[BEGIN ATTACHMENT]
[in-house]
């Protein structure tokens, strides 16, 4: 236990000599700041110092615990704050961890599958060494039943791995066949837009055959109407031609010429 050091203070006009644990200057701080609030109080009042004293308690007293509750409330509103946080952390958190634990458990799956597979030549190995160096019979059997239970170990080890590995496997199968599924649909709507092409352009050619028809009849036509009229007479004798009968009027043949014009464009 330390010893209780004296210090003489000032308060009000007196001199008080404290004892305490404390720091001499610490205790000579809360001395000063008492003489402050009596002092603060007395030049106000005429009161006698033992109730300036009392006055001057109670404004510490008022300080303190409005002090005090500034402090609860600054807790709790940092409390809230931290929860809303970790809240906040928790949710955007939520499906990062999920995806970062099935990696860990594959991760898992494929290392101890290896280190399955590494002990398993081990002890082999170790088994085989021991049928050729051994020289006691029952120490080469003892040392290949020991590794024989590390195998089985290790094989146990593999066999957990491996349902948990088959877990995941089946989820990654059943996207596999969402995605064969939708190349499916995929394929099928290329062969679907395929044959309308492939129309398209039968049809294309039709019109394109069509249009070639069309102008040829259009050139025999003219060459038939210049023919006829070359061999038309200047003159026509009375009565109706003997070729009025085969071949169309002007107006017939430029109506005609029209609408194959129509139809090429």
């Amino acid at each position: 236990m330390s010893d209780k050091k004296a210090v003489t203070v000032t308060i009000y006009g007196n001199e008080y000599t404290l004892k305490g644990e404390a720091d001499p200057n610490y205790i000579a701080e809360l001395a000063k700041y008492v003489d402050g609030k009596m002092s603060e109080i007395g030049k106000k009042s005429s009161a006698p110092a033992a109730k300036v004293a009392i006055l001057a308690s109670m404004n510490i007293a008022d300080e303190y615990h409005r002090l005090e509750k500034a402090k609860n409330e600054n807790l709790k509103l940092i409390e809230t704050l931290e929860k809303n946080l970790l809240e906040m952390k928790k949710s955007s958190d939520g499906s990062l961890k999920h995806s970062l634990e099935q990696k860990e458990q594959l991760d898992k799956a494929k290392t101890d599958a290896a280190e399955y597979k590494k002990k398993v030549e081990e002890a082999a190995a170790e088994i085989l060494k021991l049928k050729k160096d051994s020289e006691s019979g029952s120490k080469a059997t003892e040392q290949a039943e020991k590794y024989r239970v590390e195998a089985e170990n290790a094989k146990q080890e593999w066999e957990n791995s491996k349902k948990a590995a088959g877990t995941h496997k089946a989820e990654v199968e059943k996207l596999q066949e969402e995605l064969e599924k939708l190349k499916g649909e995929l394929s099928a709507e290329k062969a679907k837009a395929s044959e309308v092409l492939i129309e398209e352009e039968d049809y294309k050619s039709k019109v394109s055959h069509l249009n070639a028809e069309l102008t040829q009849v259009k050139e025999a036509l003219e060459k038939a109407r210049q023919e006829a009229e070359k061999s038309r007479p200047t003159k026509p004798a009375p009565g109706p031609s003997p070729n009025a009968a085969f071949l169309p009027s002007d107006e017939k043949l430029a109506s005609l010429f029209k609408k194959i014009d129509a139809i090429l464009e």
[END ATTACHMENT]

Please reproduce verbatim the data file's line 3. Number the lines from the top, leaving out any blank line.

């Amino acid at each position: 236990m330390s010893d209780k050091k004296a210090v003489t203070v000032t308060i009000y006009g007196n001199e008080y000599t404290l004892k305490g644990e404390a720091d001499p200057n610490y205790i000579a701080e809360l001395a000063k700041y008492v003489d402050g609030k009596m002092s603060e109080i007395g030049k106000k009042s005429s009161a006698p110092a033992a109730k300036v004293a009392i006055l001057a308690s109670m404004n510490i007293a008022d300080e303190y615990h409005r002090l005090e509750k500034a402090k609860n409330e600054n807790l709790k509103l940092i409390e809230t704050l931290e929860k809303n946080l970790l809240e906040m952390k928790k949710s955007s958190d939520g499906s990062l961890k999920h995806s970062l634990e099935q990696k860990e458990q594959l991760d898992k799956a494929k290392t101890d599958a290896a280190e399955y597979k590494k002990k398993v030549e081990e002890a082999a190995a170790e088994i085989l060494k021991l049928k050729k160096d051994s020289e006691s019979g029952s120490k080469a059997t003892e040392q290949a039943e020991k590794y024989r239970v590390e195998a089985e170990n290790a094989k146990q080890e593999w066999e957990n791995s491996k349902k948990a590995a088959g877990t995941h496997k089946a989820e990654v199968e059943k996207l596999q066949e969402e995605l064969e599924k939708l190349k499916g649909e995929l394929s099928a709507e290329k062969a679907k837009a395929s044959e309308v092409l492939i129309e398209e352009e039968d049809y294309k050619s039709k019109v394109s055959h069509l249009n070639a028809e069309l102008t040829q009849v259009k050139e025999a036509l003219e060459k038939a109407r210049q023919e006829a009229e070359k061999s038309r007479p200047t003159k026509p004798a009375p009565g109706p031609s003997p070729n009025a009968a085969f071949l169309p009027s002007d107006e017939k043949l430029a109506s005609l010429f029209k609408k194959i014009d129509a139809i090429l464009e």